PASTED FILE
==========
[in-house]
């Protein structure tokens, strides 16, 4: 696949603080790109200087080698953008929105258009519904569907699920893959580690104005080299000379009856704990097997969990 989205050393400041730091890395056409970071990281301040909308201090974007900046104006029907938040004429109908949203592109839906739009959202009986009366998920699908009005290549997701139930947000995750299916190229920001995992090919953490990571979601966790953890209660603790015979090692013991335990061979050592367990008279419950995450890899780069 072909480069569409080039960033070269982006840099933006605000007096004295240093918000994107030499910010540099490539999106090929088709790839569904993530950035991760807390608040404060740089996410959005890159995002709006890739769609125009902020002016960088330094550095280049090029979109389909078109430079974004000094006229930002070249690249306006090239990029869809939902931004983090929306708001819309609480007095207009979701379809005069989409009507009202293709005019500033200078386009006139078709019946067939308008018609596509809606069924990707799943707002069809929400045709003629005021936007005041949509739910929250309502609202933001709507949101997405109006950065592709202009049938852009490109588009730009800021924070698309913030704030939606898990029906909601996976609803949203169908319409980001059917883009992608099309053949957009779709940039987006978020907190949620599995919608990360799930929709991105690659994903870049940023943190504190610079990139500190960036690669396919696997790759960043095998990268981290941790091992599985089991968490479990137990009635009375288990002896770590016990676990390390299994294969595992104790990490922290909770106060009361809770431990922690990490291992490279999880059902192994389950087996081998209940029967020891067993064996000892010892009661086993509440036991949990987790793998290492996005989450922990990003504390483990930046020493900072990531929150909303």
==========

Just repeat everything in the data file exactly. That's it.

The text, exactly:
[in-house]
């Protein structure tokens, strides 16, 4: 696949603080790109200087080698953008929105258009519904569907699920893959580690104005080299000379009856704990097997969990 989205050393400041730091890395056409970071990281301040909308201090974007900046104006029907938040004429109908949203592109839906739009959202009986009366998920699908009005290549997701139930947000995750299916190229920001995992090919953490990571979601966790953890209660603790015979090692013991335990061979050592367990008279419950995450890899780069 072909480069569409080039960033070269982006840099933006605000007096004295240093918000994107030499910010540099490539999106090929088709790839569904993530950035991760807390608040404060740089996410959005890159995002709006890739769609125009902020002016960088330094550095280049090029979109389909078109430079974004000094006229930002070249690249306006090239990029869809939902931004983090929306708001819309609480007095207009979701379809005069989409009507009202293709005019500033200078386009006139078709019946067939308008018609596509809606069924990707799943707002069809929400045709003629005021936007005041949509739910929250309502609202933001709507949101997405109006950065592709202009049938852009490109588009730009800021924070698309913030704030939606898990029906909601996976609803949203169908319409980001059917883009992608099309053949957009779709940039987006978020907190949620599995919608990360799930929709991105690659994903870049940023943190504190610079990139500190960036690669396919696997790759960043095998990268981290941790091992599985089991968490479990137990009635009375288990002896770590016990676990390390299994294969595992104790990490922290909770106060009361809770431990922690990490291992490279999880059902192994389950087996081998209940029967020891067993064996000892010892009661086993509440036991949990987790793998290492996005989450922990990003504390483990930046020493900072990531929150909303």